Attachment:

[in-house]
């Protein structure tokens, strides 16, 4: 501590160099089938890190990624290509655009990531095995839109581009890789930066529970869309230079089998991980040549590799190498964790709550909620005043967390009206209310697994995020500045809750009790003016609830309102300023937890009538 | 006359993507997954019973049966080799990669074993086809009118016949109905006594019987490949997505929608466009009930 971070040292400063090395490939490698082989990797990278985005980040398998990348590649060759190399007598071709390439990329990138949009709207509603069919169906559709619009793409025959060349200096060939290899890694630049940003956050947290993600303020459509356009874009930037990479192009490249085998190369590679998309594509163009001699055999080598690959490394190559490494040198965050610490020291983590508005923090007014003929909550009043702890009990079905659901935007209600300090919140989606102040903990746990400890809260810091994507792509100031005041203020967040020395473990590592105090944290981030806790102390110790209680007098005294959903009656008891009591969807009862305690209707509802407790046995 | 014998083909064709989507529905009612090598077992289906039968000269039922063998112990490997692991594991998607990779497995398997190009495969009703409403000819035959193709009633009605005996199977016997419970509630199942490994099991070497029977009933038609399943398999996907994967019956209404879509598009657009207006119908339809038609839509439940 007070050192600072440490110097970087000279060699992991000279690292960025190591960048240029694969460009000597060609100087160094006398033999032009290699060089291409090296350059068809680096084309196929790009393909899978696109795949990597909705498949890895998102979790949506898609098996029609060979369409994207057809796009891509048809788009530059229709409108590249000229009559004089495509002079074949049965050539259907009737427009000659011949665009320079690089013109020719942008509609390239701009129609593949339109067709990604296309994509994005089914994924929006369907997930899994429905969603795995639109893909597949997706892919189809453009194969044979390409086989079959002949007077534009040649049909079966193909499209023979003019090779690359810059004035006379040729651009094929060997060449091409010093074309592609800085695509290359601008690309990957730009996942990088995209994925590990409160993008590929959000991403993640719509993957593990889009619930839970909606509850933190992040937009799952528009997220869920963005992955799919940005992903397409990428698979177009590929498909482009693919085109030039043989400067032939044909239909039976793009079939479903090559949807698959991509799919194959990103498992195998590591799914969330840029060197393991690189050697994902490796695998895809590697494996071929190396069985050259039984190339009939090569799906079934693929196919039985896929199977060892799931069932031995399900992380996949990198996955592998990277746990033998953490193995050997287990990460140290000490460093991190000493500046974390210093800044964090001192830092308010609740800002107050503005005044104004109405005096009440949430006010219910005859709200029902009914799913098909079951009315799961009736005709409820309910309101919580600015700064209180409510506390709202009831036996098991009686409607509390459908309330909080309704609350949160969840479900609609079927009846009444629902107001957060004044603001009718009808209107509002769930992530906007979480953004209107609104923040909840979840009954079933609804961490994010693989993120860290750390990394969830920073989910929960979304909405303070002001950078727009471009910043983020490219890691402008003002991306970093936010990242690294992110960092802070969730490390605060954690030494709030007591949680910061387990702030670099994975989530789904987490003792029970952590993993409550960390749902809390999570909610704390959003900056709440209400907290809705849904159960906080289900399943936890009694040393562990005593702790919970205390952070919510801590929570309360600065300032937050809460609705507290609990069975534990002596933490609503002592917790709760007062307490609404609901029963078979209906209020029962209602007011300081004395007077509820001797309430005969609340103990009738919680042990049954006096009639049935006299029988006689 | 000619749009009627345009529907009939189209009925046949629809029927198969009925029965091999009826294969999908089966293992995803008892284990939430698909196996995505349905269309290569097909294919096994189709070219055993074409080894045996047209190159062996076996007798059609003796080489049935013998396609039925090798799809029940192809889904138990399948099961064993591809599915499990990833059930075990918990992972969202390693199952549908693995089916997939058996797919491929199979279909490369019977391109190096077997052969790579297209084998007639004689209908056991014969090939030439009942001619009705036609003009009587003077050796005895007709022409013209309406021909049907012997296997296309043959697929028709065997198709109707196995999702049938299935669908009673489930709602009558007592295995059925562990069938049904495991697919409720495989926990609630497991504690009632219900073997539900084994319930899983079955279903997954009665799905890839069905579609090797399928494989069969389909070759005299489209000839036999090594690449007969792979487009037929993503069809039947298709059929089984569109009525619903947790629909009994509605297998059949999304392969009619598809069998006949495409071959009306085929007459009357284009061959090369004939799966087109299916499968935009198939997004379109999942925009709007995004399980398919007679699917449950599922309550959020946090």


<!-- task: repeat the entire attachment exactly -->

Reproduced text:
[in-house]
């Protein structure tokens, strides 16, 4: 501590160099089938890190990624290509655009990531095995839109581009890789930066529970869309230079089998991980040549590799190498964790709550909620005043967390009206209310697994995020500045809750009790003016609830309102300023937890009538 | 006359993507997954019973049966080799990669074993086809009118016949109905006594019987490949997505929608466009009930 971070040292400063090395490939490698082989990797990278985005980040398998990348590649060759190399007598071709390439990329990138949009709207509603069919169906559709619009793409025959060349200096060939290899890694630049940003956050947290993600303020459509356009874009930037990479192009490249085998190369590679998309594509163009001699055999080598690959490394190559490494040198965050610490020291983590508005923090007014003929909550009043702890009990079905659901935007209600300090919140989606102040903990746990400890809260810091994507792509100031005041203020967040020395473990590592105090944290981030806790102390110790209680007098005294959903009656008891009591969807009862305690209707509802407790046995 | 014998083909064709989507529905009612090598077992289906039968000269039922063998112990490997692991594991998607990779497995398997190009495969009703409403000819035959193709009633009605005996199977016997419970509630199942490994099991070497029977009933038609399943398999996907994967019956209404879509598009657009207006119908339809038609839509439940 007070050192600072440490110097970087000279060699992991000279690292960025190591960048240029694969460009000597060609100087160094006398033999032009290699060089291409090296350059068809680096084309196929790009393909899978696109795949990597909705498949890895998102979790949506898609098996029609060979369409994207057809796009891509048809788009530059229709409108590249000229009559004089495509002079074949049965050539259907009737427009000659011949665009320079690089013109020719942008509609390239701009129609593949339109067709990604296309994509994005089914994924929006369907997930899994429905969603795995639109893909597949997706892919189809453009194969044979390409086989079959002949007077534009040649049909079966193909499209023979003019090779690359810059004035006379040729651009094929060997060449091409010093074309592609800085695509290359601008690309990957730009996942990088995209994925590990409160993008590929959000991403993640719509993957593990889009619930839970909606509850933190992040937009799952528009997220869920963005992955799919940005992903397409990428698979177009590929498909482009693919085109030039043989400067032939044909239909039976793009079939479903090559949807698959991509799919194959990103498992195998590591799914969330840029060197393991690189050697994902490796695998895809590697494996071929190396069985050259039984190339009939090569799906079934693929196919039985896929199977060892799931069932031995399900992380996949990198996955592998990277746990033998953490193995050997287990990460140290000490460093991190000493500046974390210093800044964090001192830092308010609740800002107050503005005044104004109405005096009440949430006010219910005859709200029902009914799913098909079951009315799961009736005709409820309910309101919580600015700064209180409510506390709202009831036996098991009686409607509390459908309330909080309704609350949160969840479900609609079927009846009444629902107001957060004044603001009718009808209107509002769930992530906007979480953004209107609104923040909840979840009954079933609804961490994010693989993120860290750390990394969830920073989910929960979304909405303070002001950078727009471009910043983020490219890691402008003002991306970093936010990242690294992110960092802070969730490390605060954690030494709030007591949680910061387990702030670099994975989530789904987490003792029970952590993993409550960390749902809390999570909610704390959003900056709440209400907290809705849904159960906080289900399943936890009694040393562990005593702790919970205390952070919510801590929570309360600065300032937050809460609705507290609990069975534990002596933490609503002592917790709760007062307490609404609901029963078979209906209020029962209602007011300081004395007077509820001797309430005969609340103990009738919680042990049954006096009639049935006299029988006689 | 000619749009009627345009529907009939189209009925046949629809029927198969009925029965091999009826294969999908089966293992995803008892284990939430698909196996995505349905269309290569097909294919096994189709070219055993074409080894045996047209190159062996076996007798059609003796080489049935013998396609039925090798799809029940192809889904138990399948099961064993591809599915499990990833059930075990918990992972969202390693199952549908693995089916997939058996797919491929199979279909490369019977391109190096077997052969790579297209084998007639004689209908056991014969090939030439009942001619009705036609003009009587003077050796005895007709022409013209309406021909049907012997296997296309043959697929028709065997198709109707196995999702049938299935669908009673489930709602009558007592295995059925562990069938049904495991697919409720495989926990609630497991504690009632219900073997539900084994319930899983079955279903997954009665799905890839069905579609090797399928494989069969389909070759005299489209000839036999090594690449007969792979487009037929993503069809039947298709059929089984569109009525619903947790629909009994509605297998059949999304392969009619598809069998006949495409071959009306085929007459009357284009061959090369004939799966087109299916499968935009198939997004379109999942925009709007995004399980398919007679699917449950599922309550959020946090």